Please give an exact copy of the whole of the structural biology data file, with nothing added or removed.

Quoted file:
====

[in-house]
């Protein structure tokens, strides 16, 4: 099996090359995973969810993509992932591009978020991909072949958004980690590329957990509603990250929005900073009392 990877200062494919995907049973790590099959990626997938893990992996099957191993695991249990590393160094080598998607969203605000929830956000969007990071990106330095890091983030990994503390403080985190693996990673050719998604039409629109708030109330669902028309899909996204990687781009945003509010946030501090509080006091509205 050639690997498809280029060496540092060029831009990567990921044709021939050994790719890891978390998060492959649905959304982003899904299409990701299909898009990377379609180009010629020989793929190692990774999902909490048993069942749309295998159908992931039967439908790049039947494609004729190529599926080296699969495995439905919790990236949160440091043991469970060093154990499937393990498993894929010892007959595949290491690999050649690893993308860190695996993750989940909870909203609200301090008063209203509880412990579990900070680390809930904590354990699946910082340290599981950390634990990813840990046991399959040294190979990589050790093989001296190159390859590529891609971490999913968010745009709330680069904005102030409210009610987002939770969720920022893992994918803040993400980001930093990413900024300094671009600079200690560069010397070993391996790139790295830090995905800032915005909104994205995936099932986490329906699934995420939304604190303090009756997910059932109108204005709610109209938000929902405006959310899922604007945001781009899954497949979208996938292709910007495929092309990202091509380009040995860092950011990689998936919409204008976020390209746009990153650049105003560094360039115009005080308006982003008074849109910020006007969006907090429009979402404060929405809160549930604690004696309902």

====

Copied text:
[in-house]
């Protein structure tokens, strides 16, 4: 099996090359995973969810993509992932591009978020991909072949958004980690590329957990509603990250929005900073009392 990877200062494919995907049973790590099959990626997938893990992996099957191993695991249990590393160094080598998607969203605000929830956000969007990071990106330095890091983030990994503390403080985190693996990673050719998604039409629109708030109330669902028309899909996204990687781009945003509010946030501090509080006091509205 050639690997498809280029060496540092060029831009990567990921044709021939050994790719890891978390998060492959649905959304982003899904299409990701299909898009990377379609180009010629020989793929190692990774999902909490048993069942749309295998159908992931039967439908790049039947494609004729190529599926080296699969495995439905919790990236949160440091043991469970060093154990499937393990498993894929010892007959595949290491690999050649690893993308860190695996993750989940909870909203609200301090008063209203509880412990579990900070680390809930904590354990699946910082340290599981950390634990990813840990046991399959040294190979990589050790093989001296190159390859590529891609971490999913968010745009709330680069904005102030409210009610987002939770969720920022893992994918803040993400980001930093990413900024300094671009600079200690560069010397070993391996790139790295830090995905800032915005909104994205995936099932986490329906699934995420939304604190303090009756997910059932109108204005709610109209938000929902405006959310899922604007945001781009899954497949979208996938292709910007495929092309990202091509380009040995860092950011990689998936919409204008976020390209746009990153650049105003560094360039115009005080308006982003008074849109910020006007969006907090429009979402404060929405809160549930604690004696309902």